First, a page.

Sunday, October 22, 2006

Leaked BBC minutes on impartiality

This is London takes up this story about the BBC's 'impartiality summit'. The paper's spin is that the summit was an admission that the BBC is 'biased'. In particular, "the BBC is dominated by trendy, Left-leaning liberals who are biased against Christianity and in favour of multiculturalism".

If the minutes of the meeting are accurate, and if the quotes reported are correct, and if they are given in their correct context (and some of them are not - Andrew Marr's quote about the BBC being a liberal institution is meant in a philosophical or epistemological sense, not a political one), then what are we to make of it?
  1. the fact that the BBC is dominated by left-wing people should not surprise: journalists across the world are more likely to support left-wing parties than right-wing parties, and journalists in the UK One 1996 study by Tony Delano found that 55% of UK journalists were Labour voters, and only 6% Conservative voters;
  2. ... but this is irrelevant because journalists' values don't matter that much. People who've spent time studying the production of the media have emphasised how journalists' output is often conditioned more by the organisation they work in than their own personal beliefs. Change the organisation, and you start to learn the ropes there; eventually, what you write changes;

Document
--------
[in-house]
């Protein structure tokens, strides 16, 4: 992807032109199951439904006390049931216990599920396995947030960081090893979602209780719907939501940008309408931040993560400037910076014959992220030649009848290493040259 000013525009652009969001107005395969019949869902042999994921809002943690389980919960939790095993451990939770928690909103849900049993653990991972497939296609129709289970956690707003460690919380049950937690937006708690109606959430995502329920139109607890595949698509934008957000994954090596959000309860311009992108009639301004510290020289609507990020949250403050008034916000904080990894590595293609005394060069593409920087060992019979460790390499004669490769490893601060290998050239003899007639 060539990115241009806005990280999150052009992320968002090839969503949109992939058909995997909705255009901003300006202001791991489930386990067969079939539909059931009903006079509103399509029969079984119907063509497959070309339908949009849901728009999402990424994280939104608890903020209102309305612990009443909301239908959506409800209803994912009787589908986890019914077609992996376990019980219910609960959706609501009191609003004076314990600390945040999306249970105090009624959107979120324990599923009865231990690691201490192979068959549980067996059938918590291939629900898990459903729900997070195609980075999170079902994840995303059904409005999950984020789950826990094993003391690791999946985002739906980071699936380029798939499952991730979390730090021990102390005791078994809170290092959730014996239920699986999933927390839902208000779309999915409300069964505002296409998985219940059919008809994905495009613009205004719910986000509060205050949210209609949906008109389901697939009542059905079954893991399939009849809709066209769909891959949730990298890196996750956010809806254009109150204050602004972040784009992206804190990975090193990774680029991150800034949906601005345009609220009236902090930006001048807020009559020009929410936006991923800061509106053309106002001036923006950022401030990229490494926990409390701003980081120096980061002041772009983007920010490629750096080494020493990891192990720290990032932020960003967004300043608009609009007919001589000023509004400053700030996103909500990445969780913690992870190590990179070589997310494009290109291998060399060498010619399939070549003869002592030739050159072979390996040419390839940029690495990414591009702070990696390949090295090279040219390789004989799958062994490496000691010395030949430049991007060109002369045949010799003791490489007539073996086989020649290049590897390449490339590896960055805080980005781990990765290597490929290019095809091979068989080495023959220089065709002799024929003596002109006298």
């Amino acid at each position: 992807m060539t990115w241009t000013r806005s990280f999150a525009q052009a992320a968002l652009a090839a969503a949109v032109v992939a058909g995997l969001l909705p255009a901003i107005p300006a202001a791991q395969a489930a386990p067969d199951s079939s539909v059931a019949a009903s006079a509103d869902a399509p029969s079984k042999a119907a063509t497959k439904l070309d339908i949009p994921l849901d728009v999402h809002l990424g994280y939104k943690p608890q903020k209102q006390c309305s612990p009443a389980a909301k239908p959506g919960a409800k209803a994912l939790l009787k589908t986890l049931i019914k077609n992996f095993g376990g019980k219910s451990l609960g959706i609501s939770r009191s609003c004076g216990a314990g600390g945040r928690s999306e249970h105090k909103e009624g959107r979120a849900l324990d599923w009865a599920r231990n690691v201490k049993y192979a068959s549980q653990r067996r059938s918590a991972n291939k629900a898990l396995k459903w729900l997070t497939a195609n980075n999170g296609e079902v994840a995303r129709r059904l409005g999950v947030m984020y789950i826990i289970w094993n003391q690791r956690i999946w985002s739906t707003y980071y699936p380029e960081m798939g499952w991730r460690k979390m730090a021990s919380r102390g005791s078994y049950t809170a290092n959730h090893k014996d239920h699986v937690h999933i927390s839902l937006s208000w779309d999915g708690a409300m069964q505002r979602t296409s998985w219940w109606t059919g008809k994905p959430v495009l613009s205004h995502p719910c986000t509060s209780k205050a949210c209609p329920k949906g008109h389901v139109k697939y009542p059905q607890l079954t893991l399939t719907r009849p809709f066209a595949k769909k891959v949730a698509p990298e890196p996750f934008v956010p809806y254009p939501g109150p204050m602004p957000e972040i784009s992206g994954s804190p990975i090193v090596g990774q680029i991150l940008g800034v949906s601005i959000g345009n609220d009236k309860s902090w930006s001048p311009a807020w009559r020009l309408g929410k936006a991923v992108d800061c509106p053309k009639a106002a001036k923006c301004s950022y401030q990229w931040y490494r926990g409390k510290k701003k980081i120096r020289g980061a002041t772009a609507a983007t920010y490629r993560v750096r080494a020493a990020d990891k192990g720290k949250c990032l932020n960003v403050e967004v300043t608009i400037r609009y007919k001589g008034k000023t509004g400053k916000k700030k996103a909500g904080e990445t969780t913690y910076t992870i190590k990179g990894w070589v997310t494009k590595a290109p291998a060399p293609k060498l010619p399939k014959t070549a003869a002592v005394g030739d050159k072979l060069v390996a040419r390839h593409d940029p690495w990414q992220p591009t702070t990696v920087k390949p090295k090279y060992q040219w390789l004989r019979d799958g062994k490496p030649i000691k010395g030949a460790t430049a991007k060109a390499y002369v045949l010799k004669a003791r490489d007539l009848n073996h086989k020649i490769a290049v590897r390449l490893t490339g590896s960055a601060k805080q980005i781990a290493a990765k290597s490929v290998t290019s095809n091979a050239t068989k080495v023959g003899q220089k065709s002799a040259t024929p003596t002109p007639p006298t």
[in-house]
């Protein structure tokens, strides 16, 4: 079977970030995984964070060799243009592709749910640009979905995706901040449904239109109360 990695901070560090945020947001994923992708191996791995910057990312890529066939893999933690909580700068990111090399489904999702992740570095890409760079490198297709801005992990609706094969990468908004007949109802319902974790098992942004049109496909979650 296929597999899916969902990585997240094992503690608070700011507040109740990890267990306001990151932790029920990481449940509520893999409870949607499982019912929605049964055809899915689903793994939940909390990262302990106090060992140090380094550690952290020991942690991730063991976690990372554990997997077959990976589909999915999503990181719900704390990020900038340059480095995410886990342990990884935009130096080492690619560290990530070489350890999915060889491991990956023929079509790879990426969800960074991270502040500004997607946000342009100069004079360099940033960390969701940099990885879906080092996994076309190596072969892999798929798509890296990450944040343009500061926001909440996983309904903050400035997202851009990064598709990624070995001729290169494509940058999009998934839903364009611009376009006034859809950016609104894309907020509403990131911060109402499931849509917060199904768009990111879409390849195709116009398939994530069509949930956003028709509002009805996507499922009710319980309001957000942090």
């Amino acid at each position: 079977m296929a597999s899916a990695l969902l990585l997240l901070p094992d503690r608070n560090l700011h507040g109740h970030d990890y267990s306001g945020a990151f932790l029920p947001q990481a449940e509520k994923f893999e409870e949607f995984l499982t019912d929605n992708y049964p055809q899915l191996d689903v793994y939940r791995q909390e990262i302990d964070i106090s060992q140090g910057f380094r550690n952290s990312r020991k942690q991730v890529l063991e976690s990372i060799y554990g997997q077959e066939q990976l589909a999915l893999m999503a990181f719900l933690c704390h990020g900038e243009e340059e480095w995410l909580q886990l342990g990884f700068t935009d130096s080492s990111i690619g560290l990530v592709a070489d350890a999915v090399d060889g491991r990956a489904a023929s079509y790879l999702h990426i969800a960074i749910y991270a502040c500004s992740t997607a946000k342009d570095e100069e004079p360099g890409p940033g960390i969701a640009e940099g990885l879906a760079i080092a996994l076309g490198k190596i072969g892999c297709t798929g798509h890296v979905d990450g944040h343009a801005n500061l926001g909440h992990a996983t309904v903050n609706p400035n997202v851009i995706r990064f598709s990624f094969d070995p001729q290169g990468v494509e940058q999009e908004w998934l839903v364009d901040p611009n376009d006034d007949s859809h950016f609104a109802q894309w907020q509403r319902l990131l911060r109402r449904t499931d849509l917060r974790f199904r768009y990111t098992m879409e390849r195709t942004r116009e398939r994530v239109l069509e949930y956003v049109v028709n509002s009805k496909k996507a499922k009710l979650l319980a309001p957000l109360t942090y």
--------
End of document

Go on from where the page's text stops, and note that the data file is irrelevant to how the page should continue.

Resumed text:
3. If an excessively politically-correct mindset is now pervasive in management and the structures they create, this is more worrying. In particular, the write-up of the article suggests that the beast has a life of its own. Why in God's name should Mark Byford, Head of News, have to secretly agree to help Justin Webb shore up the BBC's coverage of America instead of calling a meeting to discuss the issue?
  4. This 'problem' concerns cultural issues more than (party-)political ones. The BBC has had decades of negotiating between positions on the left and right of politics. It has become adept at assuaging the fears of both sides. These points, although not fixed, have established reference points (Labour and the Conservatives). Cultural issues are much more difficult. Cultural viewpoints rarely have authoritative spokespeople who enjoy the kind of substantial rapport with their base to mute criticism. Additionally, cultural issues are much more heterogeneous, and difficult to satisfy all at once. If the BBC lets its news-readers wear 'whatever they want', is it being pro-Muslim (by allowing news presenters to wear veils), pro-Christian (by allowing news presenters to wear crucifixes), or merely liberal (by allowing them to wear whatever they like)?
  5. This bias, however, is not 'sinister'. Those people who comment on Biased BBC often write in what Richard Hofstadter called the 'paranoid style' - they assume that, behind every manifestation of bias or impartiality, there is a conspiracy which created the impartiality, which desires to further some aim. This seems unlikely at the BBC - and the very fact of calling an impartiality summit should help critics to recognise this. (Which is, of course, why the BBC is doing it).

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